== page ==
Add the non-interaction flag to all events

Adds a noninteraction: true flag to every event tracked to Google Analytics. If you’re seeing unusually low bounce rates this will solve that issue.

Anonymize IP Addresses

For client side libraries. Read more about anonymizing IP addresses from the Google support documentation.

Content Groupings

Enter a property name on the left. Choose the Google Analytics content grouping you want on the right. Google Analytics only accepts numbered content groupings (e.g. contentGrouping3). When you use, properties) with custom properties, we’ll use the value of the property you designate as the value of the specified content grouping.

Only data sent from visitors on this domain will be recorded. By default Google Analytics automatically resolves the domain name, so you should leave this blank unless you know you want otherwise! This option is useful if you need to ignore data from other domains, or explicitly set the domain of your Google Analytics cookie. This is known as Override Domain Name in GA Classic. If you are testing locally, you can set the domain to none. Read more about this setting in our docs.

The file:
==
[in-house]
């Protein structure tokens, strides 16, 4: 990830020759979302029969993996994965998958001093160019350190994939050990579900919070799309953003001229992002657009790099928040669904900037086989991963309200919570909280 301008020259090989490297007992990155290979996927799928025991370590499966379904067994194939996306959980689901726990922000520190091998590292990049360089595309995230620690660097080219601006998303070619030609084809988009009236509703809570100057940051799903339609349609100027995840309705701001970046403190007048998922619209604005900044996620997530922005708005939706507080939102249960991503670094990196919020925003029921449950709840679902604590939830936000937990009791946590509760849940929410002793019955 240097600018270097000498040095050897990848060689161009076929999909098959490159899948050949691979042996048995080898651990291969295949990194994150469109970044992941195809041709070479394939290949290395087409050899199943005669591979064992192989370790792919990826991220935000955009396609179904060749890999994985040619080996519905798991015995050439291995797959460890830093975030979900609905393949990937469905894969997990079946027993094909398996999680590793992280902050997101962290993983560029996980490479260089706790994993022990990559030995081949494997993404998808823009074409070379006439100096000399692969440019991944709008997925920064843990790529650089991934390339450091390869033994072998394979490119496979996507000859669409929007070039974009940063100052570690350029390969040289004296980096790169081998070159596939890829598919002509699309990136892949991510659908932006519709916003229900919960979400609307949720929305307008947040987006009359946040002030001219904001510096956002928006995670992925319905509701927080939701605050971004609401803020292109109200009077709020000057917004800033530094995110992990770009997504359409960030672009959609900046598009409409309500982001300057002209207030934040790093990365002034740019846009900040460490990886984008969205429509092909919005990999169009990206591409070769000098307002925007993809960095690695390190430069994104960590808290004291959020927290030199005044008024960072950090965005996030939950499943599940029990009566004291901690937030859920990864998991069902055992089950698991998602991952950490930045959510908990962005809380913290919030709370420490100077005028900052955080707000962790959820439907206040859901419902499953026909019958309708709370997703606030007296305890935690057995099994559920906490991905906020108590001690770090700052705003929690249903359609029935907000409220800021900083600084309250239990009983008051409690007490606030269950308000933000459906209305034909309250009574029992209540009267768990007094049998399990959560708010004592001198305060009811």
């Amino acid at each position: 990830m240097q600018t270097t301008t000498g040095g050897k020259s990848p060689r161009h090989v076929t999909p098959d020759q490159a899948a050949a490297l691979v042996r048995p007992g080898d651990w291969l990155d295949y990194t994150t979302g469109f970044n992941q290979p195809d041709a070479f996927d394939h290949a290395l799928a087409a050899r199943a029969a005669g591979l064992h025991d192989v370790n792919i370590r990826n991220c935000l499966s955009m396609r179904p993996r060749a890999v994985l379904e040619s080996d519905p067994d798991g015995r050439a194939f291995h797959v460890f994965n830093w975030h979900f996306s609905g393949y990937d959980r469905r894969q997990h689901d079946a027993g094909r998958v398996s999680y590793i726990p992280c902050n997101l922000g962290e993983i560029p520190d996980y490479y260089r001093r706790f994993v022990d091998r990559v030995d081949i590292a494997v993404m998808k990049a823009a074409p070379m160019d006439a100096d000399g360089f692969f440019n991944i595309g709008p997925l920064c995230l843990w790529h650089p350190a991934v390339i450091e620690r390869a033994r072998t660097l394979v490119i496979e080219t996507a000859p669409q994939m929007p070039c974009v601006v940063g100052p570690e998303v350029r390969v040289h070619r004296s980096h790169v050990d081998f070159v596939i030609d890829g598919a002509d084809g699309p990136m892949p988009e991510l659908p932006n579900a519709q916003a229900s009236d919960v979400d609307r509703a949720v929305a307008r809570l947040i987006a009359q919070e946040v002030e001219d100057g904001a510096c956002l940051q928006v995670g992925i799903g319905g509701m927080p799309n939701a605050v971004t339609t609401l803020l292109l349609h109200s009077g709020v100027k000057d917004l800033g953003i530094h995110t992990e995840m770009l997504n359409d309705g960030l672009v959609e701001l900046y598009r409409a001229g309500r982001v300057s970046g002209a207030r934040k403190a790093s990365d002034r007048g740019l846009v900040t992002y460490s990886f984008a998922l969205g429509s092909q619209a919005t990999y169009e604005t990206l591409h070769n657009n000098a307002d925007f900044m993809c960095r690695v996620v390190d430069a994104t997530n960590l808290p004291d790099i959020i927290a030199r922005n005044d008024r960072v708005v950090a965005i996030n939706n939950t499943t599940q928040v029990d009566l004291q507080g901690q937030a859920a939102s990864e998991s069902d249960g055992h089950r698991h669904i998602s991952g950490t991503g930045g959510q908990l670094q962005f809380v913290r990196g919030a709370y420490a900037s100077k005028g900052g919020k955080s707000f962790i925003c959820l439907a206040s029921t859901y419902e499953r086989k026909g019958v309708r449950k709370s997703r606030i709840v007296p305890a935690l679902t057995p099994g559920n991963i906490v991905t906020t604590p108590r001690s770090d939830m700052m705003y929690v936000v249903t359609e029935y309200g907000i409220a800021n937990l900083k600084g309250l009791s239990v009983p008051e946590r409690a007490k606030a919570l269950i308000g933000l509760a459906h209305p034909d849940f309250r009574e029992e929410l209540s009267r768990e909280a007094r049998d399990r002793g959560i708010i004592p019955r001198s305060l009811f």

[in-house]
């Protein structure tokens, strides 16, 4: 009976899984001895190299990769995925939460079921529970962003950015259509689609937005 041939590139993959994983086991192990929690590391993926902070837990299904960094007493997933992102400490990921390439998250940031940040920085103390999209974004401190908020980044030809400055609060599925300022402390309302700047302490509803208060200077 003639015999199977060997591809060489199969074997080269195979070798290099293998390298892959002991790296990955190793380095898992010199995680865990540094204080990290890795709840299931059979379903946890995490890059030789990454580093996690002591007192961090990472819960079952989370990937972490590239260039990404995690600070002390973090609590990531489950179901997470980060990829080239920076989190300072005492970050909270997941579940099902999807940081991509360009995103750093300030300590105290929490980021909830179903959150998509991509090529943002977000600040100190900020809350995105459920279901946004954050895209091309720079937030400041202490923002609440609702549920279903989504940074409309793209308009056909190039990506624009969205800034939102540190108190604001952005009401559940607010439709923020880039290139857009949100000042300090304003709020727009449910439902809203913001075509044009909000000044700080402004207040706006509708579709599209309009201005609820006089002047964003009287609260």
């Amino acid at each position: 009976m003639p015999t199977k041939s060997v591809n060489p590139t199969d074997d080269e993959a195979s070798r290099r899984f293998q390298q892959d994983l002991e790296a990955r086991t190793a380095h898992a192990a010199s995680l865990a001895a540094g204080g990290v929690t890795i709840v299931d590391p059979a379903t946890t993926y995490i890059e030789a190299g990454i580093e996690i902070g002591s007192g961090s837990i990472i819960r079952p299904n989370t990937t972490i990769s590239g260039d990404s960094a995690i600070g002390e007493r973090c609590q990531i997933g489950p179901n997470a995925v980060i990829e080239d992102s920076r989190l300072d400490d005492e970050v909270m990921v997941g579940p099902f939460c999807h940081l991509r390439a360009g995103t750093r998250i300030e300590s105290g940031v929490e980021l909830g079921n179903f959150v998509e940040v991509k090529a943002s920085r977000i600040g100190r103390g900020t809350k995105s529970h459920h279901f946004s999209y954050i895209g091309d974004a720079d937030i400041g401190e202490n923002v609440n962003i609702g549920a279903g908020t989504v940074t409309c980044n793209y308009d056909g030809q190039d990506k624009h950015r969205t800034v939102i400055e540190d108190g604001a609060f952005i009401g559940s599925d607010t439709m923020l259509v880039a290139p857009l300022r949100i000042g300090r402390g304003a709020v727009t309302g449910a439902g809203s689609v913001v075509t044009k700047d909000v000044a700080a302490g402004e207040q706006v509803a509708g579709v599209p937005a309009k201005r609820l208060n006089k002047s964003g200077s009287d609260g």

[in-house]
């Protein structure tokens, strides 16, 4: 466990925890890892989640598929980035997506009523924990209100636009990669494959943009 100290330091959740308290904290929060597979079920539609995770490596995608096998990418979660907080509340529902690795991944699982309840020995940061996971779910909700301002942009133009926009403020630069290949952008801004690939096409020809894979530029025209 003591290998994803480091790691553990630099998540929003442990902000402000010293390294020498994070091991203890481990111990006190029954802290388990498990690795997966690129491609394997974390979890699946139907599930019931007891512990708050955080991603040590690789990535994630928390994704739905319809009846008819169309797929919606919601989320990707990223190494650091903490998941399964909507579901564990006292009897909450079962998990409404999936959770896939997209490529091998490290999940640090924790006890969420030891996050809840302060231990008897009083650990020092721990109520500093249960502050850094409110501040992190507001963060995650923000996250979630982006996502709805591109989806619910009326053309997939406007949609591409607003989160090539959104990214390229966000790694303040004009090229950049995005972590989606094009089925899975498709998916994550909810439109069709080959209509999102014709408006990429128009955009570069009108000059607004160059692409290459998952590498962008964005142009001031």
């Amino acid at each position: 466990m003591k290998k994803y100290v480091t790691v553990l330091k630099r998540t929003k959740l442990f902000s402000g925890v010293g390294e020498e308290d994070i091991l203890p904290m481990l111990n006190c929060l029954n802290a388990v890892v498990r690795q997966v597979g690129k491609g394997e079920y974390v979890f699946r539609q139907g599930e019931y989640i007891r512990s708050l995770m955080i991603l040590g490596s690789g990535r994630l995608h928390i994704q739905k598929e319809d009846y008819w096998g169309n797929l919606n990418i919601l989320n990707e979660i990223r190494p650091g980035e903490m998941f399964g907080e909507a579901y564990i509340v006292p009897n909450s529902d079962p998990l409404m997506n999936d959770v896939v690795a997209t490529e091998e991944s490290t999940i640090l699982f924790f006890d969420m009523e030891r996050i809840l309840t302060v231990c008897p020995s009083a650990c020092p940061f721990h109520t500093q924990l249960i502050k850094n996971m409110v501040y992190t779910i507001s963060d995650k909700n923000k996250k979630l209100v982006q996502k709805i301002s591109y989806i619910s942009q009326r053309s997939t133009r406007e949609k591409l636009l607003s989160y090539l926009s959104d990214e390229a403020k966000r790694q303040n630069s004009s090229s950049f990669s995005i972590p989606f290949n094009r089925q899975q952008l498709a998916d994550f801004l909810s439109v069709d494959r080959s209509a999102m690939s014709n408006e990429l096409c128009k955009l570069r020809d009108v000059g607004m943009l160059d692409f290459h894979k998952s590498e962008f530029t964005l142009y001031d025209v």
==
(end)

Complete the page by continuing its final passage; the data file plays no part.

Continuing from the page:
Custom Dimensions

Because Google Analytics cannot accept arbitrary data about users or events, when you use analytics.identify(userId, traits) with custom traits or analytics.track('event', properties) with custom properties, you need to map those traits and properties to Google Analytics custom dimensions if you want them to be sent to GA. Enter a trait or property name on the left. Choose the Google Analytics dimension you want on the right. Google Analytics only accepts numbered dimensions (e.g. dimension3). We suggest using user-scoped dimensions for trait mappings and hit-scoped dimensions for properties Contact us if you need help!

Custom Metrics

Because Google Analytics cannot accept arbitrary data about users or events, when you use analytics.identify(userId, traits) with custom numerical traits or analytics.track('event', properties) with custom numerical properties, you need to map those traits and properties to Google Analytics custom metrics if you want them to be sent to GA. Enter a trait or property name on the left. Choose the Google Analytics metric you want on the right. Google Analytics only accepts numbered metrics (e.g. metric3). We suggest using user-scoped metrics for trait mappings and hit-scoped metrics for properties. Contact us if you need help!

Enable Enhanced Ecommerce

If you want more detailed reports on ecommerce, you might want to enable this feature. Read more about it here.

Provides more detailed reports on the links clicked on your site. Read more about it in the Google support documentation.

Enable Server Side Identify

If you are sending .identify() calls from your server side libraries or have Segment Cloud Apps that send back .identify() calls with enriched user traits, you can send that data to your GA account via custom dimensions and metrics. Unlike the client side integration which has the luxury of browsers and the global window ga tracker, for server side we will check your traits and your settings for custom dimension/metric mappings and send it with an explicit event.

Ignored Referrers